So we began, somewhat dejectedly, making our way back to camp. Here and there we took side paths as Shaba often had a hunch about what game might be in the area, tracking animal prints in the road ahead as we went. We spotted a herd of impala that seemed to be concentrating all its attention away to their left when Shanna saw a lion, obviously the object of the Impala's concern. We were very chuffed seeing a big cat, as they had thus far eluded us. It was an old male who had probably been kicked out of his pride and he was looking a little worse for wear, although still not to be trifled with. We edged closer and eventually stopped mere metres from where the old guy was sitting. By now he had given up his stalk, as we had obviously blown whatever cover he might have had, so instead he sat there yawning. After a few minutes some members of our party became a bit wary of being this close to such a big ball of muscle, claws and teeth, especially after Shaba told us that only desperate lions are prone to attacking humans. Desperate being outcast males that are unable to hunt with a pack. Yes, exactly like this one.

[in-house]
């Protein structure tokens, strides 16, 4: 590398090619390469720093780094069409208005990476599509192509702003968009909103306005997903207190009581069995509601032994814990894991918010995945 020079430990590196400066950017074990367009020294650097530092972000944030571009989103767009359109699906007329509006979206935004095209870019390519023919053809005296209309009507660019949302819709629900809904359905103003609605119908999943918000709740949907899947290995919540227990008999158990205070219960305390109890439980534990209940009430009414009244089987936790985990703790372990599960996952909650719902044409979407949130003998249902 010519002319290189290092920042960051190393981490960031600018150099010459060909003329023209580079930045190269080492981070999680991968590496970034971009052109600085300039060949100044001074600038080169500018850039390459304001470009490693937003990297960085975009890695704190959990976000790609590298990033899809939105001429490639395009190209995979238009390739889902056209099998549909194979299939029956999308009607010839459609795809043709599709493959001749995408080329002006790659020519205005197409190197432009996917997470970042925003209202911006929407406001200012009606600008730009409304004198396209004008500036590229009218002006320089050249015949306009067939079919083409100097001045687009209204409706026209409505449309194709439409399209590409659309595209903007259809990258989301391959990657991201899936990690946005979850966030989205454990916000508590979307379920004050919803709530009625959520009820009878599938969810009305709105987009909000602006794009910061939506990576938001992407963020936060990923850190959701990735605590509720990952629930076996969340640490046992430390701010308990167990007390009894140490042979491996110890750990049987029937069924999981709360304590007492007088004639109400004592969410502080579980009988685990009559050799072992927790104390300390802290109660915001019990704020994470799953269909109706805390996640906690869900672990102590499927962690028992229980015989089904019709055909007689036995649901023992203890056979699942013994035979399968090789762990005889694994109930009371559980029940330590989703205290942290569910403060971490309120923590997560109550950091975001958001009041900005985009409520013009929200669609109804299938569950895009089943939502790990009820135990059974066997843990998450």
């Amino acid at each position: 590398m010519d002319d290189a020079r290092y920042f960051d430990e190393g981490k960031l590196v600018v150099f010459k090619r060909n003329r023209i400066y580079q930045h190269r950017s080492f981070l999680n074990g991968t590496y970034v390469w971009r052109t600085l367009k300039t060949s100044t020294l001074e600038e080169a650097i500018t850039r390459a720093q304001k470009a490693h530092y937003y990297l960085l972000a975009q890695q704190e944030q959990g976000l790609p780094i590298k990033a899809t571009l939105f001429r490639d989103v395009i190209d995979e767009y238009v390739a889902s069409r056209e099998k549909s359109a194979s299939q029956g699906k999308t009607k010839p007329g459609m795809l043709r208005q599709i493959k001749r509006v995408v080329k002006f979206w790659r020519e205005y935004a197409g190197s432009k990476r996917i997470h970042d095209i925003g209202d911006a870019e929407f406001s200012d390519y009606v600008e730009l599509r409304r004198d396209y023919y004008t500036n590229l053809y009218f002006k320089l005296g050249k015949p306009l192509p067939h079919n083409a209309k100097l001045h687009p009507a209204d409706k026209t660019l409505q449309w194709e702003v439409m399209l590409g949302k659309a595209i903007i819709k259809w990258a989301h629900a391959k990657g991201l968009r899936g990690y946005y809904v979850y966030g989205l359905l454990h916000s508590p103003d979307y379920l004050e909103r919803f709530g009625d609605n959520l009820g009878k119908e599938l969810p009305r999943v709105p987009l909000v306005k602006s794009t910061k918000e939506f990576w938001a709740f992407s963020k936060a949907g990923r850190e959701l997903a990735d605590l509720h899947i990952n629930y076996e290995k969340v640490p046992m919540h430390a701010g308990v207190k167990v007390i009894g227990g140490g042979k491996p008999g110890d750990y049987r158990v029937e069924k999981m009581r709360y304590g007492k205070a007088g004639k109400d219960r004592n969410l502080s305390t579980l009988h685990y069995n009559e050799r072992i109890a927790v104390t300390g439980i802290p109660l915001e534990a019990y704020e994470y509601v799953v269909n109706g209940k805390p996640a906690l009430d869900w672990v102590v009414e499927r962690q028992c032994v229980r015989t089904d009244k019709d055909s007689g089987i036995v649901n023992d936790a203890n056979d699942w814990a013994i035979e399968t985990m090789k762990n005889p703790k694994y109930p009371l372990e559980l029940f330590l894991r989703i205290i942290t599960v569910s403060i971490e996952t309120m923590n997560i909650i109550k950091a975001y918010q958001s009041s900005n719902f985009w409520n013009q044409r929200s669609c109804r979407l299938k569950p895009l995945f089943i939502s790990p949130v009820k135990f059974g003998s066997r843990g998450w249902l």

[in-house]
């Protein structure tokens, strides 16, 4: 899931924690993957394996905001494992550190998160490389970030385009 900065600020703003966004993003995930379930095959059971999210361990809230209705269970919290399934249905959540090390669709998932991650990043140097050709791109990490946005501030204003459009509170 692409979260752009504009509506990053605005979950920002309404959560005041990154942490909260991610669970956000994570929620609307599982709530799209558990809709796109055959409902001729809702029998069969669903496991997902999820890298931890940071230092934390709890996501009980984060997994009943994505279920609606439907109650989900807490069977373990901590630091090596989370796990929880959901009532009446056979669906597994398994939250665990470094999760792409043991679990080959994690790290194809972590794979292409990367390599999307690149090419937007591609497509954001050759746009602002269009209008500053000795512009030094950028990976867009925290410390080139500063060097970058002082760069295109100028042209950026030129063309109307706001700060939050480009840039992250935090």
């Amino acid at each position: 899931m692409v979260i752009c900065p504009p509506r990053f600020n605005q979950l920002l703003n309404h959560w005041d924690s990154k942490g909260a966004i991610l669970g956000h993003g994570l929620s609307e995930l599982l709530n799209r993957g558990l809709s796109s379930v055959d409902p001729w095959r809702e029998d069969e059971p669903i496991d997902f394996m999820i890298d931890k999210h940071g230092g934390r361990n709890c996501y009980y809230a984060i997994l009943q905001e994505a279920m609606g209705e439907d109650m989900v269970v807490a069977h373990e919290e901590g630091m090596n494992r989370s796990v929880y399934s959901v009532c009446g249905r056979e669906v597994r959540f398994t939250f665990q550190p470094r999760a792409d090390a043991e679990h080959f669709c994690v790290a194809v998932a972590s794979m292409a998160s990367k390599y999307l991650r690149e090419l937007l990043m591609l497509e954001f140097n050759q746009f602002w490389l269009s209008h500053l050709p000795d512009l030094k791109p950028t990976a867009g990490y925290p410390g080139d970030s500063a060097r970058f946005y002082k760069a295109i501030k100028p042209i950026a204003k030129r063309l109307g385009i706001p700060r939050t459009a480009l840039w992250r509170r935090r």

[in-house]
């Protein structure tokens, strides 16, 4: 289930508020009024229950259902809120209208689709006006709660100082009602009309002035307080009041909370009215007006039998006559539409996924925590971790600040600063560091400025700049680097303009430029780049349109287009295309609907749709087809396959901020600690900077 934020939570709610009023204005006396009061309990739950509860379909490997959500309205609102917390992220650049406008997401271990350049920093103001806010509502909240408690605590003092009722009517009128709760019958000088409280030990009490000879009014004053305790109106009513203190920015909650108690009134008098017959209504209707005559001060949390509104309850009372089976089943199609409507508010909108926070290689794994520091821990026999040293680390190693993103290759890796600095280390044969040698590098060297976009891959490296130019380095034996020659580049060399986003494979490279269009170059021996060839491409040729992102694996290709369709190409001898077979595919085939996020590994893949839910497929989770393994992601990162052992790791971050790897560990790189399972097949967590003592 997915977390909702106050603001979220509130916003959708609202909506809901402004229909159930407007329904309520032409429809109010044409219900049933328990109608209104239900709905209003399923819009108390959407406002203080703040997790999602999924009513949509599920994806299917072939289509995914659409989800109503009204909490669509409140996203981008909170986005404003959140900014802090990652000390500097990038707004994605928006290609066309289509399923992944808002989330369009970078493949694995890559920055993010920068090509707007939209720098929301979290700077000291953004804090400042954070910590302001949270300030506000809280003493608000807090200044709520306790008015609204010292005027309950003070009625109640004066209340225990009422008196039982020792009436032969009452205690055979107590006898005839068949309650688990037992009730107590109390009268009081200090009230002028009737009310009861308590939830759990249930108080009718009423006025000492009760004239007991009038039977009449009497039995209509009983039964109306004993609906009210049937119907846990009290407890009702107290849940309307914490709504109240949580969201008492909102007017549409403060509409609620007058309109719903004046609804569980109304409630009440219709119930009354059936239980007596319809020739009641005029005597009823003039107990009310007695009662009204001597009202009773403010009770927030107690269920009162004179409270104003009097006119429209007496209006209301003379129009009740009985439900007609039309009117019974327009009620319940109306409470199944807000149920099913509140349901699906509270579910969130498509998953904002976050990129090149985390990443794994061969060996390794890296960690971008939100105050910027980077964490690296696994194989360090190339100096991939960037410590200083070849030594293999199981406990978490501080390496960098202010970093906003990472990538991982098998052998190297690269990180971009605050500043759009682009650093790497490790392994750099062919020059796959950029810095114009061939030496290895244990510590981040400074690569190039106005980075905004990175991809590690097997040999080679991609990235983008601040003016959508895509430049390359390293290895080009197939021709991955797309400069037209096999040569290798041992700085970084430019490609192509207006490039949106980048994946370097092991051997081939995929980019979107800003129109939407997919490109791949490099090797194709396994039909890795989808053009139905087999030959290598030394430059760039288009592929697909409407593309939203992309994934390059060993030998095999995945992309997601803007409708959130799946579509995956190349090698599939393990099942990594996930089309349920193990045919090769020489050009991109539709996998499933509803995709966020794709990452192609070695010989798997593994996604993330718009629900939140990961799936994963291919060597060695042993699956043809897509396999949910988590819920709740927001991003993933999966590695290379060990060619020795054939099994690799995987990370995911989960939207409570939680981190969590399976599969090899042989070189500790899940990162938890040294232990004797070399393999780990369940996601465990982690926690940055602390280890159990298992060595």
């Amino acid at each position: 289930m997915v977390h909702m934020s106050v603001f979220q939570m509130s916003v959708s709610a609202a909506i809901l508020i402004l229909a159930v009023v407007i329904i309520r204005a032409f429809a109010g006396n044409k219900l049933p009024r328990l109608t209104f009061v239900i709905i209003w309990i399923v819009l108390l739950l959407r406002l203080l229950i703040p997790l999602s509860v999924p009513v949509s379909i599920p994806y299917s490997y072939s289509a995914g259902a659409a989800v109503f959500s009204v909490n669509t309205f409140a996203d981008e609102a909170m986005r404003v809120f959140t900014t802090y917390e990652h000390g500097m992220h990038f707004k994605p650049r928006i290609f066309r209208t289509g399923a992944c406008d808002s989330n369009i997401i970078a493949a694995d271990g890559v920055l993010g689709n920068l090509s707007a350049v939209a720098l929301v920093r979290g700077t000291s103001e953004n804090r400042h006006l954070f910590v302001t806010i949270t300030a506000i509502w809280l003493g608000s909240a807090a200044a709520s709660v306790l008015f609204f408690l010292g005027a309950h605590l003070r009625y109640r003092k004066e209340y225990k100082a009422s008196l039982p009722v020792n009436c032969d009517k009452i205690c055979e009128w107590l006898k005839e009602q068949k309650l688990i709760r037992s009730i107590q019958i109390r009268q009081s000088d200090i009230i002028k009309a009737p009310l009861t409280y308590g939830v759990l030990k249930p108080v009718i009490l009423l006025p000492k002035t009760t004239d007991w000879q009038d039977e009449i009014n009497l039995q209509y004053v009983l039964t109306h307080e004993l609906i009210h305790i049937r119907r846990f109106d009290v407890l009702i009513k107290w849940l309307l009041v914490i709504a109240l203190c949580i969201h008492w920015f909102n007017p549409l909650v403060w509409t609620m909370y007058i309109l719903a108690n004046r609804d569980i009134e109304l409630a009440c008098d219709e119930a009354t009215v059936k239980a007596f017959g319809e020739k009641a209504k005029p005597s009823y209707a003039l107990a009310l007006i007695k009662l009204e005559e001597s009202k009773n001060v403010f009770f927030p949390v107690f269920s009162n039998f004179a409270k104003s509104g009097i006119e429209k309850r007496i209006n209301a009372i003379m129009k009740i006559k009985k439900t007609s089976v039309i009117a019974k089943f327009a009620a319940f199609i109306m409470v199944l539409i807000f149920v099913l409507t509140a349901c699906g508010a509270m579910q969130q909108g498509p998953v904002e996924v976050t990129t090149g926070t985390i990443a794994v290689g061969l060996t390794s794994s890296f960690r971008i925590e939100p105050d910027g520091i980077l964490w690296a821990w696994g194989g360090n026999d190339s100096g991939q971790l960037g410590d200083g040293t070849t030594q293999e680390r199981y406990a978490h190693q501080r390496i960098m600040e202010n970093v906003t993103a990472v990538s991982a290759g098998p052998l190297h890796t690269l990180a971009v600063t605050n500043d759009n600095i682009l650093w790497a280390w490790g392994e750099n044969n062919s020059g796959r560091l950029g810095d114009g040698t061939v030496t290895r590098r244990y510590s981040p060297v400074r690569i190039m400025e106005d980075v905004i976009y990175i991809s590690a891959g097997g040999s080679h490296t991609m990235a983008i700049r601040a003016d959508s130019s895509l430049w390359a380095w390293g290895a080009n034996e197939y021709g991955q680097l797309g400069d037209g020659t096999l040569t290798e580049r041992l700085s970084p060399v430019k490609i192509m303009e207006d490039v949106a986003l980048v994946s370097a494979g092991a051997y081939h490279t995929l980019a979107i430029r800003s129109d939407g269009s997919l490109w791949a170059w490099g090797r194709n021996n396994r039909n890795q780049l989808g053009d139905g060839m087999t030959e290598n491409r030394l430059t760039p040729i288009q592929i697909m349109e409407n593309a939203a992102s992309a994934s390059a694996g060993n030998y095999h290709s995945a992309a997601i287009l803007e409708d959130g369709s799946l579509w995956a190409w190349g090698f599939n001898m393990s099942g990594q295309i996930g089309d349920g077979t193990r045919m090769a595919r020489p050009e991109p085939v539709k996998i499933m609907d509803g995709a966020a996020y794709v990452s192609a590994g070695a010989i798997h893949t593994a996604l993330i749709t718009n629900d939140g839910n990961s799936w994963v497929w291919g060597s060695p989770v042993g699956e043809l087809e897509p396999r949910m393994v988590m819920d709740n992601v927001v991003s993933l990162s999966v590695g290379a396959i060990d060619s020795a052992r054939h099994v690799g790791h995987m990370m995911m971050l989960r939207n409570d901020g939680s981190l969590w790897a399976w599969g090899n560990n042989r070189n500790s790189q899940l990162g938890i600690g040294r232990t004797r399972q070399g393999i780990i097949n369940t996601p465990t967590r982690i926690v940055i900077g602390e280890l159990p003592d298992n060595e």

So we said our goodbyes to Shanna's lion took the long road back to camp. Upon arrival we hooked up the bucket shower before heading off on another game drive. Shanna was in no state to keep knocking about in the jolting vehicle as she had acquired a bad cough and Bonny Tyler hooker voice over the past few days, so she stayed behind with her dad. Of course we promised them we wouldn't see any game and they weren't missing out on anything and five minutes after leaving camp we had giraffes and zebra on the side of the road. We had been down this road four times and now the luck of the draw went in our favour. We were at the far northeastern reaches of the delta in what was otherwise a murderously dry country and clearly life followed water. In places the water looked as though Katrina had passed though, because as far as the eye could see, every tree had been snapped a meter off the ground by elephants. As majestic as these animals are, they take a significant toll on the land and it seemed that trees just didn't stand a chance with big herds around. We drove all the way to the North Gate to fill up our jerry cans in order to have a shower later and made our way back to camp, about an hour's drive each way.